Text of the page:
Last April, Amazon organized a well attended half day presentation about AWS components: S3 (Amazon Simple Storage Service) and EC2 (Amazon Elastic Computing Cloud). They also featured some of the customer success stories. Companies such are SmartSheet, SmugMug, are using AWS’s S3 as an expandable infrastructure to store their customers documents and images.
As of April, about 240,000 developers have registered to use S3 to store 5 billion data objects, up from 800 million in July 2006. End users reported major hardware and operation cost savings. However this type of infrastructure services may well be the defining factor between success and failure when you are faced to scale massively storage, bandwidth and CPUs in a matter of days.
While S3 is limited to store documents, EC2 enables users to store their own machine image in the cloud and pay running instances as they need. Amazon guarantees that a VM will be up in less than 10 minutes (when in some IT organizations it might take anywhere from a few days to a few weeks). You have complete control over the image which may contain applications, libraries, data as well as configuration settings. Amazon also provides preconfigured Linux based template images.
Images themselves are stored in S3. The EC2 web service API allows you to configure security and network access, as well as start, terminate and monitor instances of your machine image.
Amazon is not the only company to have its head in the clouds. It is likely that Google, Yahoo and Microsoft will enter this ethereal battle with advanced business models and value add tools and services. Recently Steve Ballmer declared:
"We are in the process today of building out a services platform in the cloud," … "We have a lot of news and things that we'll be talking about and unveiling...this year."
After being a first mover, Amazon is now seeking to increase its competitive advantage. It unveiled a couple of weeks ago a marketplace that aims at creating a community of image developers to help their customers get the best variety of pre-packaged services and web applications. Klaas Bals has created an AMI (Amazon Machine Image) with Dupral 5.1 an open source Content Management System. Paul Dowman is offering a pre-configured Ruby On Rails AMI.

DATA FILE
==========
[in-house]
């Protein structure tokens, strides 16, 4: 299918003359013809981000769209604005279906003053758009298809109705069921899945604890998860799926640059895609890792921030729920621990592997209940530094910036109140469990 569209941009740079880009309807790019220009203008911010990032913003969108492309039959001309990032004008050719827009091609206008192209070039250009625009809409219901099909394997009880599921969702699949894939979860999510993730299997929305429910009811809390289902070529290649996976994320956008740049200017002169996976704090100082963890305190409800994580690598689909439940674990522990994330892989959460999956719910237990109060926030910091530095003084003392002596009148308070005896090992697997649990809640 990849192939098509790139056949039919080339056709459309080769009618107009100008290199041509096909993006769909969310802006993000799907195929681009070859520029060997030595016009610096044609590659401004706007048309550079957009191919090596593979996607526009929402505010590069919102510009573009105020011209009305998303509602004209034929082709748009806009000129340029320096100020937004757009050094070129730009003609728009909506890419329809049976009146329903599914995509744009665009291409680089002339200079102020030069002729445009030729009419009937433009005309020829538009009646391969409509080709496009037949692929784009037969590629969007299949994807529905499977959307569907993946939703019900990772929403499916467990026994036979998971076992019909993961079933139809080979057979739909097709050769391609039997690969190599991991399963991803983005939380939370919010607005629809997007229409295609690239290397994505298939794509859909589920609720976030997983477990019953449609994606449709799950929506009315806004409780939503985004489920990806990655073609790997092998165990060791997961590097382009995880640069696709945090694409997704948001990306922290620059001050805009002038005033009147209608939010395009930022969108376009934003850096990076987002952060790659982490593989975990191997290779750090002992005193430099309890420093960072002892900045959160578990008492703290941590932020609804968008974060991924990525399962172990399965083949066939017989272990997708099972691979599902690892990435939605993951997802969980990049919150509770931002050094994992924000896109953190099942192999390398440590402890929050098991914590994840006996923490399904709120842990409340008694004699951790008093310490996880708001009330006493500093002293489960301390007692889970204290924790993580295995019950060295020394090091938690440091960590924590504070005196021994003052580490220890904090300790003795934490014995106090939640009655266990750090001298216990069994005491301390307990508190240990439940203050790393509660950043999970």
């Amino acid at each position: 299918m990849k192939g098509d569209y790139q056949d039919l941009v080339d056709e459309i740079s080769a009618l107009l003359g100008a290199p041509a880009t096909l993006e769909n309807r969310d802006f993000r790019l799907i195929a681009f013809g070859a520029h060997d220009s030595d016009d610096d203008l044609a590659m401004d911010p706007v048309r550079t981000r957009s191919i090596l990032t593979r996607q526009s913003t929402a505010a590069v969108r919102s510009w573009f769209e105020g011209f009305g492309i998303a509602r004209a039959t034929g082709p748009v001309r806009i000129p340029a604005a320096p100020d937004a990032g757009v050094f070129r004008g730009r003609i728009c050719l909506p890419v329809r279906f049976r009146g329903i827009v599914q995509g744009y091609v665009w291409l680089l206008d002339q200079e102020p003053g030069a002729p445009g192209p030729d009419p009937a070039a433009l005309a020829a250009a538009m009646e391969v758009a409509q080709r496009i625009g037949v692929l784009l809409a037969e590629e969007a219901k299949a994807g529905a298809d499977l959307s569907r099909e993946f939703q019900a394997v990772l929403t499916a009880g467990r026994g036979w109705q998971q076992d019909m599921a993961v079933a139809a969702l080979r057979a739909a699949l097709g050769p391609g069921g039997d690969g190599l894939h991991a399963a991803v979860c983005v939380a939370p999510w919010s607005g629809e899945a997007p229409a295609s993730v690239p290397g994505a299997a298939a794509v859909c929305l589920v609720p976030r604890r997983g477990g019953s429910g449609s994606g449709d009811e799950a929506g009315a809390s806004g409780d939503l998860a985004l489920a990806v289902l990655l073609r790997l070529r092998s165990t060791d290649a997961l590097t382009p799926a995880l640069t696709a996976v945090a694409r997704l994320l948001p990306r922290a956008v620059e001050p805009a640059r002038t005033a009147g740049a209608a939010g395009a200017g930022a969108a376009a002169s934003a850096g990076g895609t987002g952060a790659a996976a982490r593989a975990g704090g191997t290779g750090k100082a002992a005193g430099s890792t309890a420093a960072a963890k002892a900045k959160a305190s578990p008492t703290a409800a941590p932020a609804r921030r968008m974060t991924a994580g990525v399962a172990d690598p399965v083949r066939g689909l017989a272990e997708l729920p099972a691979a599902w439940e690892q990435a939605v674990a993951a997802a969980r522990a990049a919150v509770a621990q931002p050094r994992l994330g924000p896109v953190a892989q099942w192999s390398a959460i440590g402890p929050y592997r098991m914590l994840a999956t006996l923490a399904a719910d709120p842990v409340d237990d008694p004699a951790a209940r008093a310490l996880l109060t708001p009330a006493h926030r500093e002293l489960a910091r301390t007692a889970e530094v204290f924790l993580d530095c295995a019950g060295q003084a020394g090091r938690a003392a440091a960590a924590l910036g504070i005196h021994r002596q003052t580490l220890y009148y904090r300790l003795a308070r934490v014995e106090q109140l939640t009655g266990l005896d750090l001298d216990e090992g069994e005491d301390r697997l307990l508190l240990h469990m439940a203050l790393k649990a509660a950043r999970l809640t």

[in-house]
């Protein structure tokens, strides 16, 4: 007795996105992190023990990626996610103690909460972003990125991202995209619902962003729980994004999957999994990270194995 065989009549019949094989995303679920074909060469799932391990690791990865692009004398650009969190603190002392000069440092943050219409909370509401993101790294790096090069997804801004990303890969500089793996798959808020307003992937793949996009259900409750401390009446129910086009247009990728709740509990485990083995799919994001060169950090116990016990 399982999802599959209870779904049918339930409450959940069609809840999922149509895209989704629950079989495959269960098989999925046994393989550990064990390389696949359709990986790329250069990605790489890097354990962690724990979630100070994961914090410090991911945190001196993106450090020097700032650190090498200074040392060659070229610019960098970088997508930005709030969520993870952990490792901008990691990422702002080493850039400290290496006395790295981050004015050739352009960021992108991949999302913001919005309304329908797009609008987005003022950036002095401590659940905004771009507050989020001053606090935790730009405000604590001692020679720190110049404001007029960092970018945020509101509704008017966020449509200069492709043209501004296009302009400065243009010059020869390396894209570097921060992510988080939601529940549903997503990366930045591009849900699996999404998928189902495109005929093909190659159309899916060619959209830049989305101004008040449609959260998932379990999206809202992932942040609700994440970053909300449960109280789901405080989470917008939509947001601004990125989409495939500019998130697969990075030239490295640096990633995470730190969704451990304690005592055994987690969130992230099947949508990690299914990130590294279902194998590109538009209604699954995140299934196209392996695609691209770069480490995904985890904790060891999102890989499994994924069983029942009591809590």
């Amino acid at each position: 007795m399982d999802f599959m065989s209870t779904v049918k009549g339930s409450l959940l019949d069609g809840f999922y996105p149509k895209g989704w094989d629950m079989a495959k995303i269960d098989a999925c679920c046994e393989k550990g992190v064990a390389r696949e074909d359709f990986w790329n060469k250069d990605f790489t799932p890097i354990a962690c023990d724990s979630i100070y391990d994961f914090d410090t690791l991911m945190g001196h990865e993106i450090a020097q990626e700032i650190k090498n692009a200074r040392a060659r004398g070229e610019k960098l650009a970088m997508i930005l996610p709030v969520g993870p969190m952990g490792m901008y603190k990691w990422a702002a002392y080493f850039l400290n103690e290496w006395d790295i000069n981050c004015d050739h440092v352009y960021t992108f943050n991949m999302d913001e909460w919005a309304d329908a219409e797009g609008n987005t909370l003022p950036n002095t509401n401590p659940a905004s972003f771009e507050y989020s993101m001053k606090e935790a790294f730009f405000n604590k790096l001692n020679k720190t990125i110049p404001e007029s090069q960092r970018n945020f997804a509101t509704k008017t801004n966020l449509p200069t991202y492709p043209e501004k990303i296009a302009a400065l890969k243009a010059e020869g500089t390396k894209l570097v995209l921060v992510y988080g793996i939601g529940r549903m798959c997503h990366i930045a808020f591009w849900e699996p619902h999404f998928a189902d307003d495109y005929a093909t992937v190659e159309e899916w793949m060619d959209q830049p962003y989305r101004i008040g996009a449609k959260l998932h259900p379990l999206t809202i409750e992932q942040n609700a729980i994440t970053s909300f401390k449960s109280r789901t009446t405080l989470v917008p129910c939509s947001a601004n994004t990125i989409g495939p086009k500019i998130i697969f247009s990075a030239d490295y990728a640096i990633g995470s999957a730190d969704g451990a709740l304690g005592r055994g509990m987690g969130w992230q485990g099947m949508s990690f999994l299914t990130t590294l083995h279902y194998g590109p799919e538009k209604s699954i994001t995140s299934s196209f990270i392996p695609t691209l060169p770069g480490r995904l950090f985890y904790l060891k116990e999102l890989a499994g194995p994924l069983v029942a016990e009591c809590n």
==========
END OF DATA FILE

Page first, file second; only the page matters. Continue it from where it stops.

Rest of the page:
In his blog, Chris Petrilli, speculates that the idea that you could basically "buy" [an image] means that it’s possible people like RedHat, etc., might step in to provide "official support" for that kind of grid deployment.
Because virtualization is one of the top IT initiatives these days, it is likely that within a few months or a couple of years at the most, we will see large corporations using EC2 for the development, test and possibly production of mission critical applications. I don’t see today why any small to mid-size ISVs would not use AMIs for their routine development activities, one of the key feature of EC2 is of course the ability to create an environment for scalability testing activities.
I would not be surprised if "virtual appliances" start emerging from EC2 such as XSLT transformation engine. Why not an ESB too? It could well be that Shai Agassi, the former VP of Product and Technology at SAP is going to be right when he sais that EC2 "[is] the most important industry development in the last 10 years".
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